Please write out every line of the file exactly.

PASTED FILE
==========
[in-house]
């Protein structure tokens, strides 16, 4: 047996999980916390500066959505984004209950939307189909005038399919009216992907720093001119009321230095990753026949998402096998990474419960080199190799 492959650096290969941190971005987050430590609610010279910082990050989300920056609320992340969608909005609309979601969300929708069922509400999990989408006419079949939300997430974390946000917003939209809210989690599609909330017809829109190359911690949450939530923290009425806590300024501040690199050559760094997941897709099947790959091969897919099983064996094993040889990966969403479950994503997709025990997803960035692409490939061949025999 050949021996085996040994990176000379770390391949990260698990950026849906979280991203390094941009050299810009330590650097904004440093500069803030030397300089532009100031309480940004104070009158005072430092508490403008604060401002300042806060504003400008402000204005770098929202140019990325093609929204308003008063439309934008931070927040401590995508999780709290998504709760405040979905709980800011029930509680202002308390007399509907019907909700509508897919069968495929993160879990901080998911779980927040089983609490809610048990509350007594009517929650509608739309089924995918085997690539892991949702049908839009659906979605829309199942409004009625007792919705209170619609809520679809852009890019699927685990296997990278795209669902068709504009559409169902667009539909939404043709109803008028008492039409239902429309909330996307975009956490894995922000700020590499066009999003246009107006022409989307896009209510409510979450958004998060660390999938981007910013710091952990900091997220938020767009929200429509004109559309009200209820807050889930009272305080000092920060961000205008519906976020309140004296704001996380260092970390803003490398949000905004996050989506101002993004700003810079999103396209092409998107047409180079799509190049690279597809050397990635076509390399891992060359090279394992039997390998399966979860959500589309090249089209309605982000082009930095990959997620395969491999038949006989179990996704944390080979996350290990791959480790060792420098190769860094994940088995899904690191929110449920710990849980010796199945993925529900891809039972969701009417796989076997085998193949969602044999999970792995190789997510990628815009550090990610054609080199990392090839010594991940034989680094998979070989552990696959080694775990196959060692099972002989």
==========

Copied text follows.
[in-house]
């Protein structure tokens, strides 16, 4: 047996999980916390500066959505984004209950939307189909005038399919009216992907720093001119009321230095990753026949998402096998990474419960080199190799 492959650096290969941190971005987050430590609610010279910082990050989300920056609320992340969608909005609309979601969300929708069922509400999990989408006419079949939300997430974390946000917003939209809210989690599609909330017809829109190359911690949450939530923290009425806590300024501040690199050559760094997941897709099947790959091969897919099983064996094993040889990966969403479950994503997709025990997803960035692409490939061949025999 050949021996085996040994990176000379770390391949990260698990950026849906979280991203390094941009050299810009330590650097904004440093500069803030030397300089532009100031309480940004104070009158005072430092508490403008604060401002300042806060504003400008402000204005770098929202140019990325093609929204308003008063439309934008931070927040401590995508999780709290998504709760405040979905709980800011029930509680202002308390007399509907019907909700509508897919069968495929993160879990901080998911779980927040089983609490809610048990509350007594009517929650509608739309089924995918085997690539892991949702049908839009659906979605829309199942409004009625007792919705209170619609809520679809852009890019699927685990296997990278795209669902068709504009559409169902667009539909939404043709109803008028008492039409239902429309909330996307975009956490894995922000700020590499066009999003246009107006022409989307896009209510409510979450958004998060660390999938981007910013710091952990900091997220938020767009929200429509004109559309009200209820807050889930009272305080000092920060961000205008519906976020309140004296704001996380260092970390803003490398949000905004996050989506101002993004700003810079999103396209092409998107047409180079799509190049690279597809050397990635076509390399891992060359090279394992039997390998399966979860959500589309090249089209309605982000082009930095990959997620395969491999038949006989179990996704944390080979996350290990791959480790060792420098190769860094994940088995899904690191929110449920710990849980010796199945993925529900891809039972969701009417796989076997085998193949969602044999999970792995190789997510990628815009550090990610054609080199990392090839010594991940034989680094998979070989552990696959080694775990196959060692099972002989």